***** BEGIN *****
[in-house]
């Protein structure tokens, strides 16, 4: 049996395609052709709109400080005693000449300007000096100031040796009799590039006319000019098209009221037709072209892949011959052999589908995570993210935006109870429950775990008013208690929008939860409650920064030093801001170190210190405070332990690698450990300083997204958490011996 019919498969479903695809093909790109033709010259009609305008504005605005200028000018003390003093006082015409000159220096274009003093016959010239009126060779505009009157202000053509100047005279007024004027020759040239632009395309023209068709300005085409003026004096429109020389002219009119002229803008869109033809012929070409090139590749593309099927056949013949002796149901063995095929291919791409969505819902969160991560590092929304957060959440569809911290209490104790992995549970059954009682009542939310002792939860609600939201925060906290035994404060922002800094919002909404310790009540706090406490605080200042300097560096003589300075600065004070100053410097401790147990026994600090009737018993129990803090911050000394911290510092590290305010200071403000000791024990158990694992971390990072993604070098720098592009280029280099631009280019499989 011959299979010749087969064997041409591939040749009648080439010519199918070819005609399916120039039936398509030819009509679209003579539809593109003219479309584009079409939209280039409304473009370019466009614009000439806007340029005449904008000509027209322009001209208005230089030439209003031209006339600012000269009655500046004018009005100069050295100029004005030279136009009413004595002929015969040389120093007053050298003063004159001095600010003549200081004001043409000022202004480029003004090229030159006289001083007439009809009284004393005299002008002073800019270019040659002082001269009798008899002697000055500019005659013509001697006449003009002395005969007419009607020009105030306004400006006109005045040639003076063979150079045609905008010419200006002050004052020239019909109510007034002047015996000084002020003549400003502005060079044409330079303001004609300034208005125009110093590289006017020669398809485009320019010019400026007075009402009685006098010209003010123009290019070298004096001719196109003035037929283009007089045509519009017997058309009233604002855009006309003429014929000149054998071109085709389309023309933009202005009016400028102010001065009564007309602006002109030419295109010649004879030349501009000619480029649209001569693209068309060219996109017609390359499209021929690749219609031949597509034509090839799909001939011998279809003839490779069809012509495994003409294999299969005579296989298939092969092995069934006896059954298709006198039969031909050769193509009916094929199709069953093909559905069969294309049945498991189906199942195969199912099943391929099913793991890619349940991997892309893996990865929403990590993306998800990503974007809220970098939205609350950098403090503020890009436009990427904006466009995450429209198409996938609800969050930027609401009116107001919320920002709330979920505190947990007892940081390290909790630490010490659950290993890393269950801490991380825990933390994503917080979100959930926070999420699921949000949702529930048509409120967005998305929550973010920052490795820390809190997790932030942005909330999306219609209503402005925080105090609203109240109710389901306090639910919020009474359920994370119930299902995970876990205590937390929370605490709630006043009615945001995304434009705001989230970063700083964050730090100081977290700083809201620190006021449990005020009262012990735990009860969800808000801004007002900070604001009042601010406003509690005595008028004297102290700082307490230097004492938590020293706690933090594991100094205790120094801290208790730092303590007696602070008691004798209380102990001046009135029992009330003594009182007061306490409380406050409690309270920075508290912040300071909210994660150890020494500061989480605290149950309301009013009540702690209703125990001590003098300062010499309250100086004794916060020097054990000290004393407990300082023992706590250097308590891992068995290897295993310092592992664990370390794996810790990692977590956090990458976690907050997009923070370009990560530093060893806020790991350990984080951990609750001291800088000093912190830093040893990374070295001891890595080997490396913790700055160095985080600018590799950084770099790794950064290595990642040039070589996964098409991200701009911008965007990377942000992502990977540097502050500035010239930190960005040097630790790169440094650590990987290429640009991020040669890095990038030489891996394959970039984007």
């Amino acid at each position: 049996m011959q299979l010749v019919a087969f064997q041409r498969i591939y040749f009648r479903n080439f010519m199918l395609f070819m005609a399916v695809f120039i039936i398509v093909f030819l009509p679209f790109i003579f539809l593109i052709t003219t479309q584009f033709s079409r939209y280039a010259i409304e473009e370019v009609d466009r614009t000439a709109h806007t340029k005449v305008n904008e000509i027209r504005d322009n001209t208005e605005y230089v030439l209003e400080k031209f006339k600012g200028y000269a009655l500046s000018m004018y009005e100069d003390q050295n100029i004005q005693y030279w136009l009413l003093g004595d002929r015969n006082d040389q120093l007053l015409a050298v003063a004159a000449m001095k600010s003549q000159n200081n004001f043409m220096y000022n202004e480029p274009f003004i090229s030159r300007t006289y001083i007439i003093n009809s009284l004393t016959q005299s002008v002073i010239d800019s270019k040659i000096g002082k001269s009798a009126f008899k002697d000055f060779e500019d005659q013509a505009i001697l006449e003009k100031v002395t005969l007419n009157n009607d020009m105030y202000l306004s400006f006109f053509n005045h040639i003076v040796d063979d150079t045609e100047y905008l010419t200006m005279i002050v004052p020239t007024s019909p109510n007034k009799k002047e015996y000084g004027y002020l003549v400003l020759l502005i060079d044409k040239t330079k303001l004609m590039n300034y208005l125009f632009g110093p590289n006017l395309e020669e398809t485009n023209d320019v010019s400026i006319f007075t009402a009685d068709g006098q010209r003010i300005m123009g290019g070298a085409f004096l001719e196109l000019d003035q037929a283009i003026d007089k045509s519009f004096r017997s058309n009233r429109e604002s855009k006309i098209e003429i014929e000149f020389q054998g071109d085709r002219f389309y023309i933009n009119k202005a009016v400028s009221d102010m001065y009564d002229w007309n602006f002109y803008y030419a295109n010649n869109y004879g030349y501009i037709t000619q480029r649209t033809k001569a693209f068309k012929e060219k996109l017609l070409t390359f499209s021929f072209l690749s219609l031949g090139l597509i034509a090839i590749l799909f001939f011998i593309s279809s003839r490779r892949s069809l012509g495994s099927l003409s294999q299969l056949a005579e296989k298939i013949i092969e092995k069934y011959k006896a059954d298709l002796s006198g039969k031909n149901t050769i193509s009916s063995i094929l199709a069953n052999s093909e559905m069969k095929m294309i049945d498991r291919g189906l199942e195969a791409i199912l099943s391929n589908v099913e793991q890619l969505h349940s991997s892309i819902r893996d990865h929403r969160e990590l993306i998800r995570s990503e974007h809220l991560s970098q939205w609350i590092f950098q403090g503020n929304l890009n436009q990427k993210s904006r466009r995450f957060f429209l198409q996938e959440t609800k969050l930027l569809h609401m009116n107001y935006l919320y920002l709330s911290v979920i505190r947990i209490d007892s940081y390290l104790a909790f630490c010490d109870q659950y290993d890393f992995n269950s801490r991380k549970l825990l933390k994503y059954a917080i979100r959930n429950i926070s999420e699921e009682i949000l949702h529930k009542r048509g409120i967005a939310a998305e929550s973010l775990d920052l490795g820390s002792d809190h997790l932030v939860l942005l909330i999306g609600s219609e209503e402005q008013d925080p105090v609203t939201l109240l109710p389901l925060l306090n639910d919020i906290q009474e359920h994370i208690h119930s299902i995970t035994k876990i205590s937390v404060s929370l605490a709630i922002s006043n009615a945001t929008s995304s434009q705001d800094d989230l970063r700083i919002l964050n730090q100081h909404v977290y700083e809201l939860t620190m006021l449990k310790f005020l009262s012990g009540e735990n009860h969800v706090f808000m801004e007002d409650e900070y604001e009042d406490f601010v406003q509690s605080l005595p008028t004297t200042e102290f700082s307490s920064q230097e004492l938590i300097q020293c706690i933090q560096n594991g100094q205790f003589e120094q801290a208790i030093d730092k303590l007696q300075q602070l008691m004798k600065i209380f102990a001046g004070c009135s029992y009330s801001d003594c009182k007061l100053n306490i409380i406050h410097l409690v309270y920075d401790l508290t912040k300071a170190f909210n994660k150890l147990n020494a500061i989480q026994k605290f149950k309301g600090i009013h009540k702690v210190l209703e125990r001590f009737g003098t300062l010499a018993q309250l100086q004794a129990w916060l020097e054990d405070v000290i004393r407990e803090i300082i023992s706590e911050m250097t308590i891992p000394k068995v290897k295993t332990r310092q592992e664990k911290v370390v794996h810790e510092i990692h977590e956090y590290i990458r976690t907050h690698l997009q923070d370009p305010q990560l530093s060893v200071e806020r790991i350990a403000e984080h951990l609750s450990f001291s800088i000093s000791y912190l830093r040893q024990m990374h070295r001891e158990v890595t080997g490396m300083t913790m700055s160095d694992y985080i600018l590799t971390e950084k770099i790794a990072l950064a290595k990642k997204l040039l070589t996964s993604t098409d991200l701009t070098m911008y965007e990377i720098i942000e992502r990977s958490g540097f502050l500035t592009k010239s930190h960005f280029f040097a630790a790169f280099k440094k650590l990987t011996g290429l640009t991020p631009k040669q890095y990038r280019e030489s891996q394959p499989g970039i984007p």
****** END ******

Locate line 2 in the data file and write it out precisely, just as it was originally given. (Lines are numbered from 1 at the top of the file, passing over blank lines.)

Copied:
């Protein structure tokens, strides 16, 4: 049996395609052709709109400080005693000449300007000096100031040796009799590039006319000019098209009221037709072209892949011959052999589908995570993210935006109870429950775990008013208690929008939860409650920064030093801001170190210190405070332990690698450990300083997204958490011996 019919498969479903695809093909790109033709010259009609305008504005605005200028000018003390003093006082015409000159220096274009003093016959010239009126060779505009009157202000053509100047005279007024004027020759040239632009395309023209068709300005085409003026004096429109020389002219009119002229803008869109033809012929070409090139590749593309099927056949013949002796149901063995095929291919791409969505819902969160991560590092929304957060959440569809911290209490104790992995549970059954009682009542939310002792939860609600939201925060906290035994404060922002800094919002909404310790009540706090406490605080200042300097560096003589300075600065004070100053410097401790147990026994600090009737018993129990803090911050000394911290510092590290305010200071403000000791024990158990694992971390990072993604070098720098592009280029280099631009280019499989 011959299979010749087969064997041409591939040749009648080439010519199918070819005609399916120039039936398509030819009509679209003579539809593109003219479309584009079409939209280039409304473009370019466009614009000439806007340029005449904008000509027209322009001209208005230089030439209003031209006339600012000269009655500046004018009005100069050295100029004005030279136009009413004595002929015969040389120093007053050298003063004159001095600010003549200081004001043409000022202004480029003004090229030159006289001083007439009809009284004393005299002008002073800019270019040659002082001269009798008899002697000055500019005659013509001697006449003009002395005969007419009607020009105030306004400006006109005045040639003076063979150079045609905008010419200006002050004052020239019909109510007034002047015996000084002020003549400003502005060079044409330079303001004609300034208005125009110093590289006017020669398809485009320019010019400026007075009402009685006098010209003010123009290019070298004096001719196109003035037929283009007089045509519009017997058309009233604002855009006309003429014929000149054998071109085709389309023309933009202005009016400028102010001065009564007309602006002109030419295109010649004879030349501009000619480029649209001569693209068309060219996109017609390359499209021929690749219609031949597509034509090839799909001939011998279809003839490779069809012509495994003409294999299969005579296989298939092969092995069934006896059954298709006198039969031909050769193509009916094929199709069953093909559905069969294309049945498991189906199942195969199912099943391929099913793991890619349940991997892309893996990865929403990590993306998800990503974007809220970098939205609350950098403090503020890009436009990427904006466009995450429209198409996938609800969050930027609401009116107001919320920002709330979920505190947990007892940081390290909790630490010490659950290993890393269950801490991380825990933390994503917080979100959930926070999420699921949000949702529930048509409120967005998305929550973010920052490795820390809190997790932030942005909330999306219609209503402005925080105090609203109240109710389901306090639910919020009474359920994370119930299902995970876990205590937390929370605490709630006043009615945001995304434009705001989230970063700083964050730090100081977290700083809201620190006021449990005020009262012990735990009860969800808000801004007002900070604001009042601010406003509690005595008028004297102290700082307490230097004492938590020293706690933090594991100094205790120094801290208790730092303590007696602070008691004798209380102990001046009135029992009330003594009182007061306490409380406050409690309270920075508290912040300071909210994660150890020494500061989480605290149950309301009013009540702690209703125990001590003098300062010499309250100086004794916060020097054990000290004393407990300082023992706590250097308590891992068995290897295993310092592992664990370390794996810790990692977590956090990458976690907050997009923070370009990560530093060893806020790991350990984080951990609750001291800088000093912190830093040893990374070295001891890595080997490396913790700055160095985080600018590799950084770099790794950064290595990642040039070589996964098409991200701009911008965007990377942000992502990977540097502050500035010239930190960005040097630790790169440094650590990987290429640009991020040669890095990038030489891996394959970039984007």